The clichés of nature documentaries ignore a key landscape feature: villagers just off-camera, who navigate the dangers and costs of living with wildlife. The Maasai of Kenya and Namibia's ...
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The clichés of nature documentaries ignore a key landscape feature: villagers just off-camera, who navigate the dangers and costs of living with wildlife. The Maasai of Kenya and Namibia's Himba - two of Earth's oldest cattle cultures - are in the midst of upheaval. After a century of "white man conservation," which displaced them and fueled resentment towards wildlife, they are vying to share the wildlife-tourism pie. Community-based conservation, which tries to balance the needs of wildlife and people, has been touted as "win-win.' The reality is more complex. Charting the collision of ancient ways with Western expectations, MILKING THE RHINO tells intimate, hopeful and heartbreaking stories of people facing deep cultural change. Written by
David E. Simpson
Excellent film on wildlife conservation in Kenya and Namibia
Kartemquin Films' latest documentary film, Milking the Rhino, explores current conservation challenges in the two African countries Kenya and Namibia. David Simpson, a long time producer and director with Kartemquin , directed the film. My wife and I attended an evening showing at the Gene Siskel Film Center on September 29th the last night of a 4-day screening.
Milking the Rhino explores where people and nature meet. In this case, it's in the midst of two diverse cultures that share the common thread of tourism and the cattle culture. Mixed with those two complications is the history of colonialism that both countries also faced. There are several layers to the film, and Simpson seeks to peel away each one in detail. For an 85-minute film, it's a lot to uncover. Much of the film is set up as a dialog between the two countries as they each seek to understand how best to preserve their way of life and the tourism that provides the "milk" needed to sustain it.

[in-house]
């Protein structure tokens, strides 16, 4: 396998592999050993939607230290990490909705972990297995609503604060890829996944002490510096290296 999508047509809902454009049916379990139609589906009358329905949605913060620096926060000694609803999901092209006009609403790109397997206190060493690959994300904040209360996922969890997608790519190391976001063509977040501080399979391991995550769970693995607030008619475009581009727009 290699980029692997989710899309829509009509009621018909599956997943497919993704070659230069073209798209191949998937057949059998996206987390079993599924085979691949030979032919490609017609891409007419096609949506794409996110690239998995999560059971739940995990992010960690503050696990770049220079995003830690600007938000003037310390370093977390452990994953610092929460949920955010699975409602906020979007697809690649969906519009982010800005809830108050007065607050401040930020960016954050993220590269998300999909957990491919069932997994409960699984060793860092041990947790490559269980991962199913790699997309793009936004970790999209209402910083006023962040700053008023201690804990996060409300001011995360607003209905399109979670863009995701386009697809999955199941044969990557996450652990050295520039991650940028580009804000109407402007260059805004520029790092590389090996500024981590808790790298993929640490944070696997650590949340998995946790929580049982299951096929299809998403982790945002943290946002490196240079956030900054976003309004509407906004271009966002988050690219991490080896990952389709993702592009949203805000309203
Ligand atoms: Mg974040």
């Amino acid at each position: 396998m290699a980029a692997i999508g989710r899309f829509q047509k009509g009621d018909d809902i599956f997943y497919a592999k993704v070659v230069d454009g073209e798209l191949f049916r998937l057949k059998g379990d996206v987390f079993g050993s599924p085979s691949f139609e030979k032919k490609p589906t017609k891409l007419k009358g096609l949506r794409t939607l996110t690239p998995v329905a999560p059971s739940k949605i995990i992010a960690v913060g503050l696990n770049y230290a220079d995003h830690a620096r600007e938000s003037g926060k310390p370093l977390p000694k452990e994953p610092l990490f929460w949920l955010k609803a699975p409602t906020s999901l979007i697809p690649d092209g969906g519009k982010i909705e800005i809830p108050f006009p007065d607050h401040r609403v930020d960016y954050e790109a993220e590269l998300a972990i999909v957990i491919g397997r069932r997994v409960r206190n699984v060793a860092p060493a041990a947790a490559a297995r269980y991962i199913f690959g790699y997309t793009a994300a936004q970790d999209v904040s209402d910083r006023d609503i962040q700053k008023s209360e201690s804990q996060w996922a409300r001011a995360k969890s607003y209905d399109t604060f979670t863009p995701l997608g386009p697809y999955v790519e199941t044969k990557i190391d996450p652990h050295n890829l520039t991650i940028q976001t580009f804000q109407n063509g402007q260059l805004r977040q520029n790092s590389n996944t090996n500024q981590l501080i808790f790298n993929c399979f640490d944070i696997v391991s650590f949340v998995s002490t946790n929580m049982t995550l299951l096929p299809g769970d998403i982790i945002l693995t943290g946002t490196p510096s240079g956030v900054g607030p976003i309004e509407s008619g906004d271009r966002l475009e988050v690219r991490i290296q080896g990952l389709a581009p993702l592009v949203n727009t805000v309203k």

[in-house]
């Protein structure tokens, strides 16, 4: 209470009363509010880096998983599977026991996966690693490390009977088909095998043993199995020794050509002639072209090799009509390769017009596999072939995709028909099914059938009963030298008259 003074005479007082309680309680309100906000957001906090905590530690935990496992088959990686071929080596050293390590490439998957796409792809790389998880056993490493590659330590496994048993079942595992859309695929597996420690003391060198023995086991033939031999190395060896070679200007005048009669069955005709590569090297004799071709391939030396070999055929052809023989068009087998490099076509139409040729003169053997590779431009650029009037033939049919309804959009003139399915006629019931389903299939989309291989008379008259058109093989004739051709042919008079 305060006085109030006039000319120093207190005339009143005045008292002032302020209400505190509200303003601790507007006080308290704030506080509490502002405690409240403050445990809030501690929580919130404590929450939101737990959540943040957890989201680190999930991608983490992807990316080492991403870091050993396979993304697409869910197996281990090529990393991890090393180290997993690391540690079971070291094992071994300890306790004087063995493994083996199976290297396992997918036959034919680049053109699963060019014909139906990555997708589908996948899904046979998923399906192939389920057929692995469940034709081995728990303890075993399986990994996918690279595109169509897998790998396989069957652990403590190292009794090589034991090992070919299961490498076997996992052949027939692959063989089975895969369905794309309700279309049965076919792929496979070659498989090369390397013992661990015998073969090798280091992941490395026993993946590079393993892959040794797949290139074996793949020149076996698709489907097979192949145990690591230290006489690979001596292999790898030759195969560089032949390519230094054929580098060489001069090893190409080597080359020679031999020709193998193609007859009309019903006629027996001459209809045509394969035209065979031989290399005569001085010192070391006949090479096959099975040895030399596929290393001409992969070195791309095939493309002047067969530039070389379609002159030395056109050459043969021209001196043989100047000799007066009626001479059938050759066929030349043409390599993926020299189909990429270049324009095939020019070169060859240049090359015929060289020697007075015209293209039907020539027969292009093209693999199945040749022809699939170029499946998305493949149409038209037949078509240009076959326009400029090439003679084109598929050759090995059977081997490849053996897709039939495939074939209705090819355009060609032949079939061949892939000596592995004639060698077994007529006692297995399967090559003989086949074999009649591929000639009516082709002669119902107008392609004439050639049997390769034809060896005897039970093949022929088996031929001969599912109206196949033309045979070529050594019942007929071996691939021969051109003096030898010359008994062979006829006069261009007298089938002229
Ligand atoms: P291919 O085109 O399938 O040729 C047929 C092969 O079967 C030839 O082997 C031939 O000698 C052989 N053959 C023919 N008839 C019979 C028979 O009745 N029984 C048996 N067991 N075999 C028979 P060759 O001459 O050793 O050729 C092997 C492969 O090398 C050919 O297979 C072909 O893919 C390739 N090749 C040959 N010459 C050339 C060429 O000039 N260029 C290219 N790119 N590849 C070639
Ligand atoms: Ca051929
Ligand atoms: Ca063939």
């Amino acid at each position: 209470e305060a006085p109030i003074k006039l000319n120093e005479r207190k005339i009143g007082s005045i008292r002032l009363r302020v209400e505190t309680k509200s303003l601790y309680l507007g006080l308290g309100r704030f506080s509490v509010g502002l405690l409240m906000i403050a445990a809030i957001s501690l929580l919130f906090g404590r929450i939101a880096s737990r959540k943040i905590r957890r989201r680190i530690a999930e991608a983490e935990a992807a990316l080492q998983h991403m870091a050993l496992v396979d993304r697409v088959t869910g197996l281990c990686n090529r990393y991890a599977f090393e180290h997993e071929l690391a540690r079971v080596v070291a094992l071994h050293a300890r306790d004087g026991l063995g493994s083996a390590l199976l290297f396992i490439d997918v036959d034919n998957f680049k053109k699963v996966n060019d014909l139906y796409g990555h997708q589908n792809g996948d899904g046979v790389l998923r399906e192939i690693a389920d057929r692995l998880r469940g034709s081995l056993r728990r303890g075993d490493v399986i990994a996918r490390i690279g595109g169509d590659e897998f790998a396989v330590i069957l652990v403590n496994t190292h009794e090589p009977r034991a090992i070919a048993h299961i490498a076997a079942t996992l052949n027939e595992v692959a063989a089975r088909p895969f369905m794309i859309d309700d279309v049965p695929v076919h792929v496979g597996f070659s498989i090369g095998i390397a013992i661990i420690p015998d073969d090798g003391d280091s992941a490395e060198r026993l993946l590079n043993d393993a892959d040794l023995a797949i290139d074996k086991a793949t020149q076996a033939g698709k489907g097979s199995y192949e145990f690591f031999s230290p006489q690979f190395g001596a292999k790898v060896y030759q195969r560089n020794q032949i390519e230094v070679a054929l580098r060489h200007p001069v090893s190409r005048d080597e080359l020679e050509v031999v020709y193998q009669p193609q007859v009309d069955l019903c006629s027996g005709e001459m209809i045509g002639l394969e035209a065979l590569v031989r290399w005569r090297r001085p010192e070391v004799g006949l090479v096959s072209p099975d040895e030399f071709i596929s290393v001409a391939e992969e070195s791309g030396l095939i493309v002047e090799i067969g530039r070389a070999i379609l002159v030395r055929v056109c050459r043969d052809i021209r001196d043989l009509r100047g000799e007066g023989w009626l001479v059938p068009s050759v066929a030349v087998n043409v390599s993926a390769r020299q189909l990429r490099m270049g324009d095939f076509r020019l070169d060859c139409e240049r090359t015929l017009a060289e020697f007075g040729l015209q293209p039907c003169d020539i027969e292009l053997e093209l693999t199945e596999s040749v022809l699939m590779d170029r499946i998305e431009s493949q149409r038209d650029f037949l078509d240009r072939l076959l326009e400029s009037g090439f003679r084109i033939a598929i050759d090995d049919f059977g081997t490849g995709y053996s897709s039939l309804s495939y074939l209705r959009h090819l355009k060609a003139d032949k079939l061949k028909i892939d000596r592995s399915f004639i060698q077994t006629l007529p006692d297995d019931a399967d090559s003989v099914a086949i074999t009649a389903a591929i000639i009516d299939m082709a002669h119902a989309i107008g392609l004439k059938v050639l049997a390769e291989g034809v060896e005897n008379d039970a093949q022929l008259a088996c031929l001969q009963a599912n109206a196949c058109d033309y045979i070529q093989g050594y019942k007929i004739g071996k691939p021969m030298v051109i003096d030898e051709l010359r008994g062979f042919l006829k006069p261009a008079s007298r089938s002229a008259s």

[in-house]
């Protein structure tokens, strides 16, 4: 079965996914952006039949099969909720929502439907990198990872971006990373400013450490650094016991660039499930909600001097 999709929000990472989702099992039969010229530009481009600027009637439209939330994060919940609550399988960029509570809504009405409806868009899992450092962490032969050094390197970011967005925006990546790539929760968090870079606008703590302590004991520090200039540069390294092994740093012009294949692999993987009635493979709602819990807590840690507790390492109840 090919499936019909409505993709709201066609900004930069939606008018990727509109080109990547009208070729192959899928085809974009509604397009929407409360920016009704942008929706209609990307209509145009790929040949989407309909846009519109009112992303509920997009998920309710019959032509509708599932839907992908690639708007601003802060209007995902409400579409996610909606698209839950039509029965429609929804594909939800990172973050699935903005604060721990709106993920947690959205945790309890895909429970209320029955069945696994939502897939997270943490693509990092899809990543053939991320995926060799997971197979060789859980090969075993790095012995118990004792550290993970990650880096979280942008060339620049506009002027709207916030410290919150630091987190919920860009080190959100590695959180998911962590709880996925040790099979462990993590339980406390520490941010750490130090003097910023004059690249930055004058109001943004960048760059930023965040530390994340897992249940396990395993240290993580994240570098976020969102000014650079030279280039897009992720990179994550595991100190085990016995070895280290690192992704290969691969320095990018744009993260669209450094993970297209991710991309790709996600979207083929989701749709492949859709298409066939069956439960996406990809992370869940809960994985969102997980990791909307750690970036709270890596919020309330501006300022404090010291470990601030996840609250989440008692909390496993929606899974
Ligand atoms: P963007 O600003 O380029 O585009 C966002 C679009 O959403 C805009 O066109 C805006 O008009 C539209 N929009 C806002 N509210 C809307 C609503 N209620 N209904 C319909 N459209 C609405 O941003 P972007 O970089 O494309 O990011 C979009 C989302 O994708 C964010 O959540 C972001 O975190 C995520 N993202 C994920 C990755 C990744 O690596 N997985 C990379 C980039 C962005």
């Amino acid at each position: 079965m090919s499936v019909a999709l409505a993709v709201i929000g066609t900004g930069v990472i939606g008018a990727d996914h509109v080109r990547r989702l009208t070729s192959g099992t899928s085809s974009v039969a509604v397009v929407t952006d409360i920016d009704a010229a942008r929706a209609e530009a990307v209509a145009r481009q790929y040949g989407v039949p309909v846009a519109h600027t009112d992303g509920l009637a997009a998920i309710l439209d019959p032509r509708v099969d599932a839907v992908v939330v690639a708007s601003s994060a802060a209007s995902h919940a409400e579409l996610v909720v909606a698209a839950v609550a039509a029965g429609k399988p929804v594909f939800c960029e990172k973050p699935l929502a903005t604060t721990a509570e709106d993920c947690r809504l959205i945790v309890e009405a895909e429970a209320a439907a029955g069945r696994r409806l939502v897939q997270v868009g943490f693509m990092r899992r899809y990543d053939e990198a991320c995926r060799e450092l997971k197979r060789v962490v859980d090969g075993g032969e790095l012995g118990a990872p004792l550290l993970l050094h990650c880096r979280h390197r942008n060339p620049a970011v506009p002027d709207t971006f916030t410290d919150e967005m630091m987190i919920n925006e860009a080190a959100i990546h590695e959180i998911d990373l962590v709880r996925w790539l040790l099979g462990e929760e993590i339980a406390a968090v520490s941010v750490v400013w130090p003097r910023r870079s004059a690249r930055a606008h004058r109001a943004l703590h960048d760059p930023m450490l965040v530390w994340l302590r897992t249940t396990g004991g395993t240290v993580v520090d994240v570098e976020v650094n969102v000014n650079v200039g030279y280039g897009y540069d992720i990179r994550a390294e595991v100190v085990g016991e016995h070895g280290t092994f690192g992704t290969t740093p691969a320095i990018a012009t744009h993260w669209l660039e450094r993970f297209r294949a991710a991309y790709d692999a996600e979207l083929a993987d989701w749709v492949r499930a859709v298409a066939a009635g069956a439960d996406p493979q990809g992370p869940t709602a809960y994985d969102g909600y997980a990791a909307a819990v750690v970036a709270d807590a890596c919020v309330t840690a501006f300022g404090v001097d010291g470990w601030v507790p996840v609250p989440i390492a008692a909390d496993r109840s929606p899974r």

Kenya and Namibia both have a history of colonial rule, one that greatly affects the country as a whole, especially tourism and conservation efforts. The film looks at the tension between indigenous Kenyans and Namibians, and the white expatriates that control tourism in the regions. This tension is explored through historical photos and footage that reveals the indigenous people were long ago treated as nothing more than workers on their land, with no choice in its future. During the period of colonial rule, and for many years afterward, poaching wiped out many large numbers of wildlifethe central reason for tourism. Today, many Kenyans and Namibians are finding new ways to bring those numbers back up, in an effort to increase and sustain tourism.
In addition to wildlife conservation, the film also explores issues surrounding the authentic tourist experience. Many expatriates in these regions believe they understand the experience tourists are looking for. However, these business owners' lodges and safaris can often be in tension with the local people. Milking the Rhino seeks out stories where this conflict is recognized and worked to a resolution.
Milking the Rhino is an excellent movie, and we both thoroughly enjoyed it. Questions raised from the audience during the film's Q&A seemed to suggest the same. The film touches on many issues, and ultimately resolves none, which is a good thing. It is a film that I believe reaches out to the audience in an effort to raise greater awareness and action.
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